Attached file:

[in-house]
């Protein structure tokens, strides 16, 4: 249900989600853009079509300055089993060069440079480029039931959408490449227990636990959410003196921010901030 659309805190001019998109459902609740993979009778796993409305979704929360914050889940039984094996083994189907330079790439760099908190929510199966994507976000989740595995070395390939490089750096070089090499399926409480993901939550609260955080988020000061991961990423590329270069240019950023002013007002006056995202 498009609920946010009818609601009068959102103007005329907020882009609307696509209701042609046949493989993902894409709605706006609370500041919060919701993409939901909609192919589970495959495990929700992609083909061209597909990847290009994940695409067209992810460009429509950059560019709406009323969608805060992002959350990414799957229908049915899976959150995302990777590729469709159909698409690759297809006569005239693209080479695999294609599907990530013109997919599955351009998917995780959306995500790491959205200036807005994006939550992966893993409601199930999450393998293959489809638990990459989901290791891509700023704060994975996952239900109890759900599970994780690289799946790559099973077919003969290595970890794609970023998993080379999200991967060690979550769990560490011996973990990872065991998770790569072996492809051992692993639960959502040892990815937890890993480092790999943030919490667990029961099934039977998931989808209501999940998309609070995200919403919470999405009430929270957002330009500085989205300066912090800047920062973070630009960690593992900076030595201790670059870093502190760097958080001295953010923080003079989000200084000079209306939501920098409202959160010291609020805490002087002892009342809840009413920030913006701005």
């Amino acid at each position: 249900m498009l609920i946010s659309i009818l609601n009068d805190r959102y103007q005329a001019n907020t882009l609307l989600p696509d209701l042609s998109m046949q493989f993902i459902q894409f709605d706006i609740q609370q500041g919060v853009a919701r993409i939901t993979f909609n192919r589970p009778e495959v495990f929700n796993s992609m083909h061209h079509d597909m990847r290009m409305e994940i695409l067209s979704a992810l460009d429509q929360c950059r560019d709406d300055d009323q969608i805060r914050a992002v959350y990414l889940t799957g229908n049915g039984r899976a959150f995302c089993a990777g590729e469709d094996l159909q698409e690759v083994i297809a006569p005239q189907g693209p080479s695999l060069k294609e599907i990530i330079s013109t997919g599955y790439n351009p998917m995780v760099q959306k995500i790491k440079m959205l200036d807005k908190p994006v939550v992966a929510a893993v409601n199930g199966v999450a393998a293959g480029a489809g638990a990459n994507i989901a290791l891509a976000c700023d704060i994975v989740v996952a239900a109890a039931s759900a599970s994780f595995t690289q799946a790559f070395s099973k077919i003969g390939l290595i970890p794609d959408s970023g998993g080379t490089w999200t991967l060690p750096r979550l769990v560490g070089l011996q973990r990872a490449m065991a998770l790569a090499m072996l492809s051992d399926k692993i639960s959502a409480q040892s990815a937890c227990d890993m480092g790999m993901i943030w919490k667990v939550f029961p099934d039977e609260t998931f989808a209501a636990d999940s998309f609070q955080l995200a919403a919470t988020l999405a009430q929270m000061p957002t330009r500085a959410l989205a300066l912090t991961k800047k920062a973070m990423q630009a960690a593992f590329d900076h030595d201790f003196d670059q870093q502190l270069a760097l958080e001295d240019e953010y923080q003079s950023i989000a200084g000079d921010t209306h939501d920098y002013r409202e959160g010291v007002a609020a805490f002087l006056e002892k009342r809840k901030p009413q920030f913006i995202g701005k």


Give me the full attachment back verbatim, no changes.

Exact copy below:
[in-house]
């Protein structure tokens, strides 16, 4: 249900989600853009079509300055089993060069440079480029039931959408490449227990636990959410003196921010901030 659309805190001019998109459902609740993979009778796993409305979704929360914050889940039984094996083994189907330079790439760099908190929510199966994507976000989740595995070395390939490089750096070089090499399926409480993901939550609260955080988020000061991961990423590329270069240019950023002013007002006056995202 498009609920946010009818609601009068959102103007005329907020882009609307696509209701042609046949493989993902894409709605706006609370500041919060919701993409939901909609192919589970495959495990929700992609083909061209597909990847290009994940695409067209992810460009429509950059560019709406009323969608805060992002959350990414799957229908049915899976959150995302990777590729469709159909698409690759297809006569005239693209080479695999294609599907990530013109997919599955351009998917995780959306995500790491959205200036807005994006939550992966893993409601199930999450393998293959489809638990990459989901290791891509700023704060994975996952239900109890759900599970994780690289799946790559099973077919003969290595970890794609970023998993080379999200991967060690979550769990560490011996973990990872065991998770790569072996492809051992692993639960959502040892990815937890890993480092790999943030919490667990029961099934039977998931989808209501999940998309609070995200919403919470999405009430929270957002330009500085989205300066912090800047920062973070630009960690593992900076030595201790670059870093502190760097958080001295953010923080003079989000200084000079209306939501920098409202959160010291609020805490002087002892009342809840009413920030913006701005």
């Amino acid at each position: 249900m498009l609920i946010s659309i009818l609601n009068d805190r959102y103007q005329a001019n907020t882009l609307l989600p696509d209701l042609s998109m046949q493989f993902i459902q894409f709605d706006i609740q609370q500041g919060v853009a919701r993409i939901t993979f909609n192919r589970p009778e495959v495990f929700n796993s992609m083909h061209h079509d597909m990847r290009m409305e994940i695409l067209s979704a992810l460009d429509q929360c950059r560019d709406d300055d009323q969608i805060r914050a992002v959350y990414l889940t799957g229908n049915g039984r899976a959150f995302c089993a990777g590729e469709d094996l159909q698409e690759v083994i297809a006569p005239q189907g693209p080479s695999l060069k294609e599907i990530i330079s013109t997919g599955y790439n351009p998917m995780v760099q959306k995500i790491k440079m959205l200036d807005k908190p994006v939550v992966a929510a893993v409601n199930g199966v999450a393998a293959g480029a489809g638990a990459n994507i989901a290791l891509a976000c700023d704060i994975v989740v996952a239900a109890a039931s759900a599970s994780f595995t690289q799946a790559f070395s099973k077919i003969g390939l290595i970890p794609d959408s970023g998993g080379t490089w999200t991967l060690p750096r979550l769990v560490g070089l011996q973990r990872a490449m065991a998770l790569a090499m072996l492809s051992d399926k692993i639960s959502a409480q040892s990815a937890c227990d890993m480092g790999m993901i943030w919490k667990v939550f029961p099934d039977e609260t998931f989808a209501a636990d999940s998309f609070q955080l995200a919403a919470t988020l999405a009430q929270m000061p957002t330009r500085a959410l989205a300066l912090t991961k800047k920062a973070m990423q630009a960690a593992f590329d900076h030595d201790f003196d670059q870093q502190l270069a760097l958080e001295d240019e953010y923080q003079s950023i989000a200084g000079d921010t209306h939501d920098y002013r409202e959160g010291v007002a609020a805490f002087l006056e002892k009342r809840k901030p009413q920030f913006i995202g701005k």